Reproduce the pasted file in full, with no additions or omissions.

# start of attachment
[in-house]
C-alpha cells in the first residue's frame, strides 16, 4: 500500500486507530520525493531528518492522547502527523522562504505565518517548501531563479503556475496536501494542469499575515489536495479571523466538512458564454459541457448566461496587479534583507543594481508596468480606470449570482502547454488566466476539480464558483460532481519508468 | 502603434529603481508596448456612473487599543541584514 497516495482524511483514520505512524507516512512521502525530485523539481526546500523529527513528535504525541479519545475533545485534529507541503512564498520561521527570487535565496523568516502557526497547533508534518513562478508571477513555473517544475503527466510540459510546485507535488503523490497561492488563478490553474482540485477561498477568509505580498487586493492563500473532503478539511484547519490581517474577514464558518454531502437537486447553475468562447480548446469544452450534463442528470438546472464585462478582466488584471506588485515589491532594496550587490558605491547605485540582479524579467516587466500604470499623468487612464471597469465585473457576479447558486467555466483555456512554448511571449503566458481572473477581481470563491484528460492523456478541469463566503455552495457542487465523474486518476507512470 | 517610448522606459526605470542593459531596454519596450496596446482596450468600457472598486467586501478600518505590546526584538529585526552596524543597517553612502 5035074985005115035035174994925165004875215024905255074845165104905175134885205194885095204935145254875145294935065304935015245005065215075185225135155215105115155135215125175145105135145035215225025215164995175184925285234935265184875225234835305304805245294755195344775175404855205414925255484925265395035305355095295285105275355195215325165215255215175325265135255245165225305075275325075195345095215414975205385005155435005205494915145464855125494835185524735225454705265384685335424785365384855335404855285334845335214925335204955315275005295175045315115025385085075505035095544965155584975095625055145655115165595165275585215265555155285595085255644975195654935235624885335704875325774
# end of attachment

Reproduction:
[in-house]
C-alpha cells in the first residue's frame, strides 16, 4: 500500500486507530520525493531528518492522547502527523522562504505565518517548501531563479503556475496536501494542469499575515489536495479571523466538512458564454459541457448566461496587479534583507543594481508596468480606470449570482502547454488566466476539480464558483460532481519508468 | 502603434529603481508596448456612473487599543541584514 497516495482524511483514520505512524507516512512521502525530485523539481526546500523529527513528535504525541479519545475533545485534529507541503512564498520561521527570487535565496523568516502557526497547533508534518513562478508571477513555473517544475503527466510540459510546485507535488503523490497561492488563478490553474482540485477561498477568509505580498487586493492563500473532503478539511484547519490581517474577514464558518454531502437537486447553475468562447480548446469544452450534463442528470438546472464585462478582466488584471506588485515589491532594496550587490558605491547605485540582479524579467516587466500604470499623468487612464471597469465585473457576479447558486467555466483555456512554448511571449503566458481572473477581481470563491484528460492523456478541469463566503455552495457542487465523474486518476507512470 | 517610448522606459526605470542593459531596454519596450496596446482596450468600457472598486467586501478600518505590546526584538529585526552596524543597517553612502 5035074985005115035035174994925165004875215024905255074845165104905175134885205194885095204935145254875145294935065304935015245005065215075185225135155215105115155135215125175145105135145035215225025215164995175184925285234935265184875225234835305304805245294755195344775175404855205414925255484925265395035305355095295285105275355195215325165215255215175325265135255245165225305075275325075195345095215414975205385005155435005205494915145464855125494835185524735225454705265384685335424785365384855335404855285334845335214925335204955315275005295175045315115025385085075505035095544965155584975095625055145655115165595165275585215265555155285595085255644975195654935235624885335704875325774